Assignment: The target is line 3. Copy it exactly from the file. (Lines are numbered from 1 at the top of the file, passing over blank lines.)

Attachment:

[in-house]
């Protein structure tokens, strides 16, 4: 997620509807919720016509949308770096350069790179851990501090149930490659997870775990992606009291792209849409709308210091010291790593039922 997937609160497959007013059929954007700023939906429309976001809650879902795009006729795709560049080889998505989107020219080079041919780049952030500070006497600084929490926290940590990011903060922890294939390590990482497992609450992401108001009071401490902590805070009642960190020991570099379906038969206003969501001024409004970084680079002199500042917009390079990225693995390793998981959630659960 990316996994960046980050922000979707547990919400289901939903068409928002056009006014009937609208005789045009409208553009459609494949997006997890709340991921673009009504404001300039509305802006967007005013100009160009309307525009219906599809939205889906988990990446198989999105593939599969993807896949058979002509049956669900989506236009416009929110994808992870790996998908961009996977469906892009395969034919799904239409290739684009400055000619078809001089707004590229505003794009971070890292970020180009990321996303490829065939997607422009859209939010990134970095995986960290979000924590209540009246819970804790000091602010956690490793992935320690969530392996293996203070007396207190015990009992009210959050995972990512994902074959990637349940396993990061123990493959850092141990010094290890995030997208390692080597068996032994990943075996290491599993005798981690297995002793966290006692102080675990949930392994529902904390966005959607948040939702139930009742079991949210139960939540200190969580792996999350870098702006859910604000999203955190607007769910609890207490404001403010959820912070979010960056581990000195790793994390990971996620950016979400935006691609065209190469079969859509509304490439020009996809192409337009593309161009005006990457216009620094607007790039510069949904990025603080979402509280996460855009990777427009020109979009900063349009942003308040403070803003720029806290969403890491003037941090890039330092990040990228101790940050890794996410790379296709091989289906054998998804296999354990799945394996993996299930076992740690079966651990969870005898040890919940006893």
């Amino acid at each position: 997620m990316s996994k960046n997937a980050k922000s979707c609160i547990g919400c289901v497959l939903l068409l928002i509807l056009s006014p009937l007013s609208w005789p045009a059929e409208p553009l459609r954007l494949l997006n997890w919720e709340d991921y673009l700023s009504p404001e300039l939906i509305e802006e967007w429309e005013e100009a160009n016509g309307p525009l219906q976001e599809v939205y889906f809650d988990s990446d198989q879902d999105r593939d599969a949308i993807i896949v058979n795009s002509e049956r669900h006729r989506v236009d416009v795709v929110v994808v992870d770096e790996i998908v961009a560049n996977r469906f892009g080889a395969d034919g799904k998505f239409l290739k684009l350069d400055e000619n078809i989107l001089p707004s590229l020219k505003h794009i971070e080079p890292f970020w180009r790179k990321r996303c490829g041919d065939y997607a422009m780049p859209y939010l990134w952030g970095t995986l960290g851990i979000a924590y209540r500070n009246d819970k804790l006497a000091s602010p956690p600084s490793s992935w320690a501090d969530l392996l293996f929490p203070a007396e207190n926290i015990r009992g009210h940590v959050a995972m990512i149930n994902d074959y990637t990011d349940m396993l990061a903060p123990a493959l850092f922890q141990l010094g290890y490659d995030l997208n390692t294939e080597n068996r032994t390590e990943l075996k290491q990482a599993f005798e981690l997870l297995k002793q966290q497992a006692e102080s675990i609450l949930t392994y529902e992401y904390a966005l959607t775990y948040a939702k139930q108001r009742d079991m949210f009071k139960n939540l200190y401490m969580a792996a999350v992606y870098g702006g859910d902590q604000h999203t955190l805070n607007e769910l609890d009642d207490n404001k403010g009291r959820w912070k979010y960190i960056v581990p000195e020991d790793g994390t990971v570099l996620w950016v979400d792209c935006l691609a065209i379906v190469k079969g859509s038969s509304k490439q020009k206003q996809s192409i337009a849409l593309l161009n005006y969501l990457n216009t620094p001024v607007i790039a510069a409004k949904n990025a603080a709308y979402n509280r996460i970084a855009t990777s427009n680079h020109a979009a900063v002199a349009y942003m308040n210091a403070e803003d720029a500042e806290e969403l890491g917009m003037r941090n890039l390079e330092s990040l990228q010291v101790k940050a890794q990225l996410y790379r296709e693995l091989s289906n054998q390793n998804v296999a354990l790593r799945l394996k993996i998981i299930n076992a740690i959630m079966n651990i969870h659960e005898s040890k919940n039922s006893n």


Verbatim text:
């Amino acid at each position: 997620m990316s996994k960046n997937a980050k922000s979707c609160i547990g919400c289901v497959l939903l068409l928002i509807l056009s006014p009937l007013s609208w005789p045009a059929e409208p553009l459609r954007l494949l997006n997890w919720e709340d991921y673009l700023s009504p404001e300039l939906i509305e802006e967007w429309e005013e100009a160009n016509g309307p525009l219906q976001e599809v939205y889906f809650d988990s990446d198989q879902d999105r593939d599969a949308i993807i896949v058979n795009s002509e049956r669900h006729r989506v236009d416009v795709v929110v994808v992870d770096e790996i998908v961009a560049n996977r469906f892009g080889a395969d034919g799904k998505f239409l290739k684009l350069d400055e000619n078809i989107l001089p707004s590229l020219k505003h794009i971070e080079p890292f970020w180009r790179k990321r996303c490829g041919d065939y997607a422009m780049p859209y939010l990134w952030g970095t995986l960290g851990i979000a924590y209540r500070n009246d819970k804790l006497a000091s602010p956690p600084s490793s992935w320690a501090d969530l392996l293996f929490p203070a007396e207190n926290i015990r009992g009210h940590v959050a995972m990512i149930n994902d074959y990637t990011d349940m396993l990061a903060p123990a493959l850092f922890q141990l010094g290890y490659d995030l997208n390692t294939e080597n068996r032994t390590e990943l075996k290491q990482a599993f005798e981690l997870l297995k002793q966290q497992a006692e102080s675990i609450l949930t392994y529902e992401y904390a966005l959607t775990y948040a939702k139930q108001r009742d079991m949210f009071k139960n939540l200190y401490m969580a792996a999350v992606y870098g702006g859910d902590q604000h999203t955190l805070n607007e769910l609890d009642d207490n404001k403010g009291r959820w912070k979010y960190i960056v581990p000195e020991d790793g994390t990971v570099l996620w950016v979400d792209c935006l691609a065209i379906v190469k079969g859509s038969s509304k490439q020009k206003q996809s192409i337009a849409l593309l161009n005006y969501l990457n216009t620094p001024v607007i790039a510069a409004k949904n990025a603080a709308y979402n509280r996460i970084a855009t990777s427009n680079h020109a979009a900063v002199a349009y942003m308040n210091a403070e803003d720029a500042e806290e969403l890491g917009m003037r941090n890039l390079e330092s990040l990228q010291v101790k940050a890794q990225l996410y790379r296709e693995l091989s289906n054998q390793n998804v296999a354990l790593r799945l394996k993996i998981i299930n076992a740690i959630m079966n651990i969870h659960e005898s040890k919940n039922s006893n």